We at Richard Lyons’ Nursery are very observant folks, and we’ve noticed over time that people seem to love to eat. But folks don’t always choose wisely, in spite of all the salubrious foods available. Accordingly, we’d like to make some recommendations of wholesome and tasty vegetables and fruits available from our farm. Hint: There are enough of them to warrant a second installment next week. This week we report on plants specifically selected for their ability to withstand the long, hot, rainy summers of southern Florida.

Garlic Chives (Allium tuberosum): Also known as Kow-choi or Chinese Chives, this onion relative is a very desirable plant for the summer garden. It excels as a flavoring agent for those who like a mild version of garlic; its delicate taste can be detected in many Asian dishes. Both leaves and flowers can be used as seasoning. But Garlic Chives also make a nice ornamental contribution to the herb garden, whether in small groups or as a ground cover. The 2″ x 2″ plants look like neither garlic nor onions, but instead feature flat, broad leaves. At flowering time, fragrant white blooms appear on stalks projecting above the leaves.

Oregano (Origanum vulgare): Oregano, an herbaceous perennial native to warmer regions from Europe to Asia, is a member of the mint family and is closely related to sweet marjorum. It can reach over 32″ high, but usually stays under 20″ and spreads by rhizomes. The dark green, oval leaves of Oregano are aromatic and tasty. They can be cooked fresh or dried for longer-term use. The plant produces white to pink to purple edible flowers on upright stalks, but the leaves taste best when harvested just before bloom time. The multiple cultivars of Oregano possess distinct tastes.

Parsley (Petroselinum crispum): Parsley, a biennial aromatic plant native to both the African and European sides of the Mediterranean, has many culinary roles: herb, spice, vegetable. It is also a  host plant for the Black Swallowtail Butterfly. It generally grows in clumps about a foot tall by a foot or more wide. Parsley’s bright green triangular leaves are finely divided into flat or curly leaflets which are harvestable even in climates where wintertime nights hit the low-20s. One of the three varieties of parsley produces edible roots. It is also popular as an ornamental plant in gardens, where it can be incorporated in window boxes or used in the ground as an edging material.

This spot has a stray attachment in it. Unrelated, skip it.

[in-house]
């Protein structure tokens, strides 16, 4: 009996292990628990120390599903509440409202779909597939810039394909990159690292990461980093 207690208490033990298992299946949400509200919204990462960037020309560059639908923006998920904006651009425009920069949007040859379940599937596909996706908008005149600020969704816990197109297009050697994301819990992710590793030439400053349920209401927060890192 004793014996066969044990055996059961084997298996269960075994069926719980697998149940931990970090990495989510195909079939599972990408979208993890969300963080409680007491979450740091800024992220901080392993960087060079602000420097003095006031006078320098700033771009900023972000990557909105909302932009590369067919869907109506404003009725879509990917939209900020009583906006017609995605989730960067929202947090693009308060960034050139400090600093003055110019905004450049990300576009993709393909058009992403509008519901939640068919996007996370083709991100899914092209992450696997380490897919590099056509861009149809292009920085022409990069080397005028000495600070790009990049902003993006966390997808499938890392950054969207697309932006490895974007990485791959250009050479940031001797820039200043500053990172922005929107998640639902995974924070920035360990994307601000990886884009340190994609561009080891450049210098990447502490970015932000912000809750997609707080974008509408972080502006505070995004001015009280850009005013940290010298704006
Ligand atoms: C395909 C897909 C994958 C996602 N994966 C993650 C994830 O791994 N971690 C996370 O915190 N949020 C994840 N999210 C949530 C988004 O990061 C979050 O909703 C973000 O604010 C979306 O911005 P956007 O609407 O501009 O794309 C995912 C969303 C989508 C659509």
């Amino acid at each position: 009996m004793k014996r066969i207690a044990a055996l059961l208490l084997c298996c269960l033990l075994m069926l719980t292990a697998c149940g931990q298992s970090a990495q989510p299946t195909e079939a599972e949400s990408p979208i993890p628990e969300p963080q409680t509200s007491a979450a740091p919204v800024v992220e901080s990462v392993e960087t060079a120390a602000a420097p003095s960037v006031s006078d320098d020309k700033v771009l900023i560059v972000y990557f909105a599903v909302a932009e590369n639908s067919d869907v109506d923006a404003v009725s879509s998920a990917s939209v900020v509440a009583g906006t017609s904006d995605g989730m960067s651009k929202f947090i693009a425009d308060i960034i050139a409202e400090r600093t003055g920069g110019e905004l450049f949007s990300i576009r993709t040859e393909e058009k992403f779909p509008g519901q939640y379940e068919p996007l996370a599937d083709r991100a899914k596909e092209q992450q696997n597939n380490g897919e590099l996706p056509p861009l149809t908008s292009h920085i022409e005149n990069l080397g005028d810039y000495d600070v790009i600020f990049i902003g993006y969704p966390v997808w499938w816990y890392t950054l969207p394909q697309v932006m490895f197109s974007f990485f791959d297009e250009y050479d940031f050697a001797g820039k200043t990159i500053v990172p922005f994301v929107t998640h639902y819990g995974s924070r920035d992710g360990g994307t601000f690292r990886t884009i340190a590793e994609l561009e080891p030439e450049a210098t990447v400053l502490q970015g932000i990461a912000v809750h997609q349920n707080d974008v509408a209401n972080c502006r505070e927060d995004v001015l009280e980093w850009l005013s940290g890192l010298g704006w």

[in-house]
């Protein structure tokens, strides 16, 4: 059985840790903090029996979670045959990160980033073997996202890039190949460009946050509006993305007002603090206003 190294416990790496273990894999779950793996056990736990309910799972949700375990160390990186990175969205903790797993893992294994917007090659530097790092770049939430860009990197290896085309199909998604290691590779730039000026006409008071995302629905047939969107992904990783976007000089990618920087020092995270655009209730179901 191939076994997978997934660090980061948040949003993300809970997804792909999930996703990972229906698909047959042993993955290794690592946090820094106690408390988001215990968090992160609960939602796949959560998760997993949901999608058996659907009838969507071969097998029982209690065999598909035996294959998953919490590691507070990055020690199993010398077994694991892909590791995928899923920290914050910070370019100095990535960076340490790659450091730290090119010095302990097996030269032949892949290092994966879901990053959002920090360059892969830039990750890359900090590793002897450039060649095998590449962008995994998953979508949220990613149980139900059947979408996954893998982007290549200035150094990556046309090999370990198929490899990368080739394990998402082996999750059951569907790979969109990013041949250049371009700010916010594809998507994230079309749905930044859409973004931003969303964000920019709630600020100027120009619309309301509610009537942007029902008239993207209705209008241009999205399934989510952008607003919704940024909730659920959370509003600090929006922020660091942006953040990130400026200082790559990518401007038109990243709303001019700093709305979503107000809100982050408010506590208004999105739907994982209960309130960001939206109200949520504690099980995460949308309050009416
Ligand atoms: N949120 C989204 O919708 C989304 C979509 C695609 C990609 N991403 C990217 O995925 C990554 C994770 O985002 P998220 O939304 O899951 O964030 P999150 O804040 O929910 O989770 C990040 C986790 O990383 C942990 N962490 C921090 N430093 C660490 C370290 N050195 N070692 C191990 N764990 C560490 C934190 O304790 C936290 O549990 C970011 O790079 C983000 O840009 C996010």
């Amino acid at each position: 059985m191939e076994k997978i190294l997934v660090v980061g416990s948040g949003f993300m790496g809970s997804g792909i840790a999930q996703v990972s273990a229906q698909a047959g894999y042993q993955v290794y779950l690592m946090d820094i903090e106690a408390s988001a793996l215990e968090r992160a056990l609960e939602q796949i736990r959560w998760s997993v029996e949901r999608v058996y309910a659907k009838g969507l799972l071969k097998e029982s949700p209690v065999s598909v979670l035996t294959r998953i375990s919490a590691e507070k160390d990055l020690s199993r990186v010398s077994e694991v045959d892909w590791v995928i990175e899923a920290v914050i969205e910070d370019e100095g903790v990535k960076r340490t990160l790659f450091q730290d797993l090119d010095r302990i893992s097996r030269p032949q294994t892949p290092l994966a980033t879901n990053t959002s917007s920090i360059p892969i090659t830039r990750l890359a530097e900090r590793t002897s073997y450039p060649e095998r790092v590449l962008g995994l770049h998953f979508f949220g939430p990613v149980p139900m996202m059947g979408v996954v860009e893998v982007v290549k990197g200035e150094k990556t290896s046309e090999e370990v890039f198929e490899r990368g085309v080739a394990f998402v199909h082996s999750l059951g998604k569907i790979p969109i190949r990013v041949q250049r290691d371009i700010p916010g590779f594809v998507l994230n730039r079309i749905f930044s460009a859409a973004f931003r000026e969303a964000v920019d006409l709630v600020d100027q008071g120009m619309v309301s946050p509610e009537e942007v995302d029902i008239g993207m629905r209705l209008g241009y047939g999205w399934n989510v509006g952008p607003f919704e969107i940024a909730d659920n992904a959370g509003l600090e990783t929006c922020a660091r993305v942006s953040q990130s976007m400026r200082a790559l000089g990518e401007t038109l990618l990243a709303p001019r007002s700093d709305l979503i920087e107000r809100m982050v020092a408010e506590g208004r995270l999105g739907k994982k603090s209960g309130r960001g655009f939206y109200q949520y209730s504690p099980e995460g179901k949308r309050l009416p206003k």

Rue (Ruta graveolens): Like most people, you probably find yourself in need of a witch-repellent from time to time. Meet Ruta graveolens. From the Middle Ages on, this native of southern Europe was valued as an essential tool in the struggle against witches, so it was integrated into many spells — perhaps even by the Wizard of Id. In more recent times, Rue has been used both to flavor foods and to add fragrance to cosmetics and soaps, and it also has many medicinal applications. Ironically, its bluish leaves, while still on the shrub, emit an unpleasant odor, so it’s best to locate this hardy plant at some distance from your house. Rue also happens to be in the Rutaceae Family, or as most would know it, the Citrus Family.  As you may know, all Citrus Family members are host to the Giant Swallowtail Butterfly, and Rue is no exception despite its pungent aroma.

Rosemary (Rosmarinus officinalis): Here’s one of many herbs belonging to the mint family. Rosemary is a woody perennial plant that matures to about 6″ high and 4-5″ wide. It is at home in poor, dry soils. Native to Mediterranean lands, it produces strongly fragrant, needle-like leaves and semi-tubular flowers that vary from white to pink to purple to blue. Its astringent leaves are particularly popular when cooked with fatty foods, but are also often used to dress roasts. Rosemary is also said to enhance memory, a quality which may help you remember that you can prune it following flowering to encourage denser growth.

Thyme (Thymus vulgaris): A representative of the mint family, Thyme is a bushy, woody evergreen shrub native to southern Europe. It grows 6-12″ high and about 16″ wide and features highly-aromatic, small, gray-green leaves. Its semi-tubular flowers are pink to pale purple. Thyme favors full-sun exposures and easily tolerates dry, rocky, shallow soils. The leaves are most aromatic just before bloom time, and can be used fresh or dried to complement the flavor of meat and fish dishes, sauces, soups and stews. Thyme also has many cultivars created for its use as an ornamental plant in the garden or in pots indoors.